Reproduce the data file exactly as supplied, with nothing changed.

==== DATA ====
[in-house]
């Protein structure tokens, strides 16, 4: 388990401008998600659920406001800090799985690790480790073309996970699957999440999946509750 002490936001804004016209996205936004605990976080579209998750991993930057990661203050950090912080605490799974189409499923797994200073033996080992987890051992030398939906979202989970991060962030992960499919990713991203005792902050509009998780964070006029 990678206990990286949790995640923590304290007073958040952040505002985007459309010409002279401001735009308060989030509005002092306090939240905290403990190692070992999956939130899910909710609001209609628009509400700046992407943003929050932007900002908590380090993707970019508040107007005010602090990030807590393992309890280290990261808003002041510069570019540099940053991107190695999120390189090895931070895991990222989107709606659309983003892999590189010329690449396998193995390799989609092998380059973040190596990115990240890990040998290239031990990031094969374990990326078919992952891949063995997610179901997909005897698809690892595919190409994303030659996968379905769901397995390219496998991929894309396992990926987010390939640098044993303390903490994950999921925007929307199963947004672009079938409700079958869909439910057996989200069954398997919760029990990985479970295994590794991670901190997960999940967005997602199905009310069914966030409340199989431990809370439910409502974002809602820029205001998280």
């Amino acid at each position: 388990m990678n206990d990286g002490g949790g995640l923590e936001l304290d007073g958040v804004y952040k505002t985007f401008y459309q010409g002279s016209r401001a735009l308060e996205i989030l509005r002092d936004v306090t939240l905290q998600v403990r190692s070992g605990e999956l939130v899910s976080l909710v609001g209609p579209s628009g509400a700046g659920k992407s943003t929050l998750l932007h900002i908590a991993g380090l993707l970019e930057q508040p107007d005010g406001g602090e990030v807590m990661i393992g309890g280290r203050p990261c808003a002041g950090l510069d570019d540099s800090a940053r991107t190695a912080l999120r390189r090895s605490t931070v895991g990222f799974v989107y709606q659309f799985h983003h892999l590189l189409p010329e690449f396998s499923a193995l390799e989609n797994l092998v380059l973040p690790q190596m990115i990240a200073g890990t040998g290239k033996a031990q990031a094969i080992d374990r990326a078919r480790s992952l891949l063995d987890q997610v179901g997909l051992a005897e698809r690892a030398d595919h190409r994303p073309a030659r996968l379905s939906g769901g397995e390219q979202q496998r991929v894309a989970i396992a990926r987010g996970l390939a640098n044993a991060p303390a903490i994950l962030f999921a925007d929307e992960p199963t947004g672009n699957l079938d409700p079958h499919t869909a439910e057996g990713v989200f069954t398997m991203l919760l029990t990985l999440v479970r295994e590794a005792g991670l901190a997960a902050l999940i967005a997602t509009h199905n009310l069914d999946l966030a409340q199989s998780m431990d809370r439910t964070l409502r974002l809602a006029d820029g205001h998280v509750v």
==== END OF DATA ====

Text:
[in-house]
């Protein structure tokens, strides 16, 4: 388990401008998600659920406001800090799985690790480790073309996970699957999440999946509750 002490936001804004016209996205936004605990976080579209998750991993930057990661203050950090912080605490799974189409499923797994200073033996080992987890051992030398939906979202989970991060962030992960499919990713991203005792902050509009998780964070006029 990678206990990286949790995640923590304290007073958040952040505002985007459309010409002279401001735009308060989030509005002092306090939240905290403990190692070992999956939130899910909710609001209609628009509400700046992407943003929050932007900002908590380090993707970019508040107007005010602090990030807590393992309890280290990261808003002041510069570019540099940053991107190695999120390189090895931070895991990222989107709606659309983003892999590189010329690449396998193995390799989609092998380059973040190596990115990240890990040998290239031990990031094969374990990326078919992952891949063995997610179901997909005897698809690892595919190409994303030659996968379905769901397995390219496998991929894309396992990926987010390939640098044993303390903490994950999921925007929307199963947004672009079938409700079958869909439910057996989200069954398997919760029990990985479970295994590794991670901190997960999940967005997602199905009310069914966030409340199989431990809370439910409502974002809602820029205001998280």
């Amino acid at each position: 388990m990678n206990d990286g002490g949790g995640l923590e936001l304290d007073g958040v804004y952040k505002t985007f401008y459309q010409g002279s016209r401001a735009l308060e996205i989030l509005r002092d936004v306090t939240l905290q998600v403990r190692s070992g605990e999956l939130v899910s976080l909710v609001g209609p579209s628009g509400a700046g659920k992407s943003t929050l998750l932007h900002i908590a991993g380090l993707l970019e930057q508040p107007d005010g406001g602090e990030v807590m990661i393992g309890g280290r203050p990261c808003a002041g950090l510069d570019d540099s800090a940053r991107t190695a912080l999120r390189r090895s605490t931070v895991g990222f799974v989107y709606q659309f799985h983003h892999l590189l189409p010329e690449f396998s499923a193995l390799e989609n797994l092998v380059l973040p690790q190596m990115i990240a200073g890990t040998g290239k033996a031990q990031a094969i080992d374990r990326a078919r480790s992952l891949l063995d987890q997610v179901g997909l051992a005897e698809r690892a030398d595919h190409r994303p073309a030659r996968l379905s939906g769901g397995e390219q979202q496998r991929v894309a989970i396992a990926r987010g996970l390939a640098n044993a991060p303390a903490i994950l962030f999921a925007d929307e992960p199963t947004g672009n699957l079938d409700p079958h499919t869909a439910e057996g990713v989200f069954t398997m991203l919760l029990t990985l999440v479970r295994e590794a005792g991670l901190a997960a902050l999940i967005a997602t509009h199905n009310l069914d999946l966030a409340q199989s998780m431990d809370r439910t964070l409502r974002l809602a006029d820029g205001h998280v509750v």